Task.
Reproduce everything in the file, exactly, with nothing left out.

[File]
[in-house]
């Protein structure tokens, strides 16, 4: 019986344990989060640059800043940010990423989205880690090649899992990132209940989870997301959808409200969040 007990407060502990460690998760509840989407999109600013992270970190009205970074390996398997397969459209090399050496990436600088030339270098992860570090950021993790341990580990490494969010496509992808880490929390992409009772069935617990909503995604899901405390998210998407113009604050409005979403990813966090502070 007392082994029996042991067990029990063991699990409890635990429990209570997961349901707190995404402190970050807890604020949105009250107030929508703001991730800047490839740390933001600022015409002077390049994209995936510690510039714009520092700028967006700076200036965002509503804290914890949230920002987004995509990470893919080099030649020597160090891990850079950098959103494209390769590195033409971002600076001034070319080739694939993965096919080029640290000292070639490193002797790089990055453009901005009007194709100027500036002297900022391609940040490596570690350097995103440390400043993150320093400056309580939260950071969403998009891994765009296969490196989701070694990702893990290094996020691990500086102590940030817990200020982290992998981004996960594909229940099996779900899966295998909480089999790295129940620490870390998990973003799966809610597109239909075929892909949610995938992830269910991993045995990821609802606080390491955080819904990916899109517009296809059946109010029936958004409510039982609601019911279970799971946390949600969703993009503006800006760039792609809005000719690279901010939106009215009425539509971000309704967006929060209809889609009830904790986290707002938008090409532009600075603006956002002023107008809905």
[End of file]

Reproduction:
[in-house]
């Protein structure tokens, strides 16, 4: 019986344990989060640059800043940010990423989205880690090649899992990132209940989870997301959808409200969040 007990407060502990460690998760509840989407999109600013992270970190009205970074390996398997397969459209090399050496990436600088030339270098992860570090950021993790341990580990490494969010496509992808880490929390992409009772069935617990909503995604899901405390998210998407113009604050409005979403990813966090502070 007392082994029996042991067990029990063991699990409890635990429990209570997961349901707190995404402190970050807890604020949105009250107030929508703001991730800047490839740390933001600022015409002077390049994209995936510690510039714009520092700028967006700076200036965002509503804290914890949230920002987004995509990470893919080099030649020597160090891990850079950098959103494209390769590195033409971002600076001034070319080739694939993965096919080029640290000292070639490193002797790089990055453009901005009007194709100027500036002297900022391609940040490596570690350097995103440390400043993150320093400056309580939260950071969403998009891994765009296969490196989701070694990702893990290094996020691990500086102590940030817990200020982290992998981004996960594909229940099996779900899966295998909480089999790295129940620490870390998990973003799966809610597109239909075929892909949610995938992830269910991993045995990821609802606080390491955080819904990916899109517009296809059946109010029936958004409510039982609601019911279970799971946390949600969703993009503006800006760039792609809005000719690279901010939106009215009425539509971000309704967006929060209809889609009830904790986290707002938008090409532009600075603006956002002023107008809905």